Lastly, Peter says that the shepherds are supposed to be examples to the flock. Of course, we want the pastors and elders of every church to be perfect and righteous 100% of the time... But an example to the flock means something that they can imitate. So that means when we fall short, we need to be examples in that, too. Meaning, when I mess up, that I set the example of being quick to repent. Meaning, that when I fall short of the righteous standard, that I am honest enough to admit it.
The rewards which we receive in heaven are described as crowns. And there are a number of them - four, to be exact. The four crowns available to us as rewards in heaven are:
- The crown of exultation (1Th 2:19). This is awarded to those that lead people to salvation and disciple them.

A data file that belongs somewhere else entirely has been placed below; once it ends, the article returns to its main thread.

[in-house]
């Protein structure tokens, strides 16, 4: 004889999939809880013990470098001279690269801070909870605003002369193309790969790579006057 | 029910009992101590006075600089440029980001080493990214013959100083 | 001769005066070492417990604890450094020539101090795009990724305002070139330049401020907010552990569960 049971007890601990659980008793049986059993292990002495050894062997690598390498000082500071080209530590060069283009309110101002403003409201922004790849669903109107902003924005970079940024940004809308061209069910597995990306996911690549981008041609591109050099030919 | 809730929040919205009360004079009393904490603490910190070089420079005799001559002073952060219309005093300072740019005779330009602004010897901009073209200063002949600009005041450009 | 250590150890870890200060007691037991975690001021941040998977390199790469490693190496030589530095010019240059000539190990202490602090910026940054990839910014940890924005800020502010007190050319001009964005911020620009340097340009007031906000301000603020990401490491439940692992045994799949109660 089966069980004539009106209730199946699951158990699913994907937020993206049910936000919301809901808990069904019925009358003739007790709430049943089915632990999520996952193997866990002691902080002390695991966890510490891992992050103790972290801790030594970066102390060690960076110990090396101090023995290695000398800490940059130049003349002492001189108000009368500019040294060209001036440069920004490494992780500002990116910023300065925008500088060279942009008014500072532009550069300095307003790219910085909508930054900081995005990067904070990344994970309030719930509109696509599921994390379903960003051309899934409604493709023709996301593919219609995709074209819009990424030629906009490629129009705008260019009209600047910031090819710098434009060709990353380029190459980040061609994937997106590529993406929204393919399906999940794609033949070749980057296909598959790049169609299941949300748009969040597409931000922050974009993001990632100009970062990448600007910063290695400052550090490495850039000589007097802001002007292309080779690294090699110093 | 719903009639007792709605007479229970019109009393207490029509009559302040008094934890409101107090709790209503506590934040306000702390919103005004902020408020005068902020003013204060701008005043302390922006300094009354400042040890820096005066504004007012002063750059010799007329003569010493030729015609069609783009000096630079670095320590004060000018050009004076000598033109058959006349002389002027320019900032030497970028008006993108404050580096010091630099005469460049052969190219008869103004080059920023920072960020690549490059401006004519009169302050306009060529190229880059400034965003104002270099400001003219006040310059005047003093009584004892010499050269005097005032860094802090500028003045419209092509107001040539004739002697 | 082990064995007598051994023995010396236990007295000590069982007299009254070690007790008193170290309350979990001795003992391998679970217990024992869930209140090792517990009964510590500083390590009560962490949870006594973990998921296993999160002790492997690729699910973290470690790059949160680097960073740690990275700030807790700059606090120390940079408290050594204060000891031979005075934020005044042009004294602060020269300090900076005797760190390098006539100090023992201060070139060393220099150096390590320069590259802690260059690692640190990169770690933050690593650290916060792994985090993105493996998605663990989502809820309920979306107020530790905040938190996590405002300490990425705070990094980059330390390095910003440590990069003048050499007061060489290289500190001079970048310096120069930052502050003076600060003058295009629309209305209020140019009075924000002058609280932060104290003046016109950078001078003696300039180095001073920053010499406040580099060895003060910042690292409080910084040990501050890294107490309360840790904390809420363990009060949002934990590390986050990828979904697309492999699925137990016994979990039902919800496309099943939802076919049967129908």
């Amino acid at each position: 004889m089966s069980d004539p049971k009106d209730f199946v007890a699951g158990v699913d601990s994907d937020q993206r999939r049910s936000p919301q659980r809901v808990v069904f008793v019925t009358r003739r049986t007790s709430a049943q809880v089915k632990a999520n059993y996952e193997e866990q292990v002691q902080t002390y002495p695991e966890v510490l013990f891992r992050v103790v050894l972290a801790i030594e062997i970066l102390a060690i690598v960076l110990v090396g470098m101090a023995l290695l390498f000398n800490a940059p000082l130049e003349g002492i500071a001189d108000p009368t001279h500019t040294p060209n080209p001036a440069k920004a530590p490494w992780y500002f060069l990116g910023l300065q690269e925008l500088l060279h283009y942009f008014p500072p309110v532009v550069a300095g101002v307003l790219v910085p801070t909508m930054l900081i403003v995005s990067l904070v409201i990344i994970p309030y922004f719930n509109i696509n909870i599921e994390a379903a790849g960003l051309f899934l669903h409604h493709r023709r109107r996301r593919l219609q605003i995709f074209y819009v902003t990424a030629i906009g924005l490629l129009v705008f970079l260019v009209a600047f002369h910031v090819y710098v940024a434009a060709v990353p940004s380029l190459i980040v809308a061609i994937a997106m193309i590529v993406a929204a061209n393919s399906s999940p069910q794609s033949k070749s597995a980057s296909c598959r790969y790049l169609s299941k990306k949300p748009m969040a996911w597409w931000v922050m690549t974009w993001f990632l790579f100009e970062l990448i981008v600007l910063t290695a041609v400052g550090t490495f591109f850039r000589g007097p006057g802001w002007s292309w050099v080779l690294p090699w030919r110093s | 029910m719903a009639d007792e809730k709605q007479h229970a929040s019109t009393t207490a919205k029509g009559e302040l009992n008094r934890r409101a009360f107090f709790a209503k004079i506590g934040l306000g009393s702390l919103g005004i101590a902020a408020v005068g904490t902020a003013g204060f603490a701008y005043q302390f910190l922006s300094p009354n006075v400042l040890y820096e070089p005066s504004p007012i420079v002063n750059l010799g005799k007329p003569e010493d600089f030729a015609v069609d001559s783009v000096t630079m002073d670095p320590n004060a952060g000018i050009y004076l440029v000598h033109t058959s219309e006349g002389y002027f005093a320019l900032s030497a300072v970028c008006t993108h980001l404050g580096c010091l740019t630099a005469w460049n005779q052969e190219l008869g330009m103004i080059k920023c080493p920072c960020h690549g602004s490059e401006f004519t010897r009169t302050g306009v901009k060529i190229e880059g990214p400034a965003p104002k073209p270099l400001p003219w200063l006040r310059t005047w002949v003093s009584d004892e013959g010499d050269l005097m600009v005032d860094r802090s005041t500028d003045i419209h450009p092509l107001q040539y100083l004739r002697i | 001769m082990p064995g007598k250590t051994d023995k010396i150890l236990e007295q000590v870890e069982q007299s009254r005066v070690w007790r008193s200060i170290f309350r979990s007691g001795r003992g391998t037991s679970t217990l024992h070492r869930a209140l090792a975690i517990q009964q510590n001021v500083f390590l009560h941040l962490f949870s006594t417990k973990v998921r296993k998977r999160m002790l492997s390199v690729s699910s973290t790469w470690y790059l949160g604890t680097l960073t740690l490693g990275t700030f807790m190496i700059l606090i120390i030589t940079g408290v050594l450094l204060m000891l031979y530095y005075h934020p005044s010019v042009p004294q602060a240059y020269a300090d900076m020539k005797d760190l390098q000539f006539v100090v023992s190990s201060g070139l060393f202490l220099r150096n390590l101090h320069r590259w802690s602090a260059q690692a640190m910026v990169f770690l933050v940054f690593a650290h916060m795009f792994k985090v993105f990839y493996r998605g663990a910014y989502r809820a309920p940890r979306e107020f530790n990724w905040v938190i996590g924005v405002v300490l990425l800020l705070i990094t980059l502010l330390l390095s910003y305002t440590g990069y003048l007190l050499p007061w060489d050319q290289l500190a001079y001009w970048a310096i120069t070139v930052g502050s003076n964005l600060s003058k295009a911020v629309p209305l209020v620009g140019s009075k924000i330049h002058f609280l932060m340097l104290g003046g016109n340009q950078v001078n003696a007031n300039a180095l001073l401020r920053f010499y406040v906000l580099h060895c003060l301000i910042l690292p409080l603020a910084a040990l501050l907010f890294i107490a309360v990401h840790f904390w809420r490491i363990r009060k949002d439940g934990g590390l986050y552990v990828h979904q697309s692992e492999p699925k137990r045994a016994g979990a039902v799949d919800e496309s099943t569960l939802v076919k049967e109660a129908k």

- The crown of righteousness (2Ti 4:8). This one is given to Christians who expect that the Lord is coming back any time, and live with that in mind.
- The crown of life (James 1:12) is the reward given to those who endure to the end. Jesus told the people in the church of Smyrna,
Rev. 2:10 ...Be faithful until death, and I will give you the crown of life.
- And lastly, there is the crown of glory. This reward is for those who shepherd the flock of God well.
Now Peter opens up his instruction beyond the elders. Young men, who have a tendency to be rebellious in their youth, are reminded to be subject to the elders. In reality, we were all young men once, and thought we knew everything, too. But with age and years with the Lord has come wisdom.
And, Peter says, everybody is to be humble toward one another. How many times have we seen this command in the Bible? "Humble" here literally means to keep your heart and mind low-lying, close to the ground.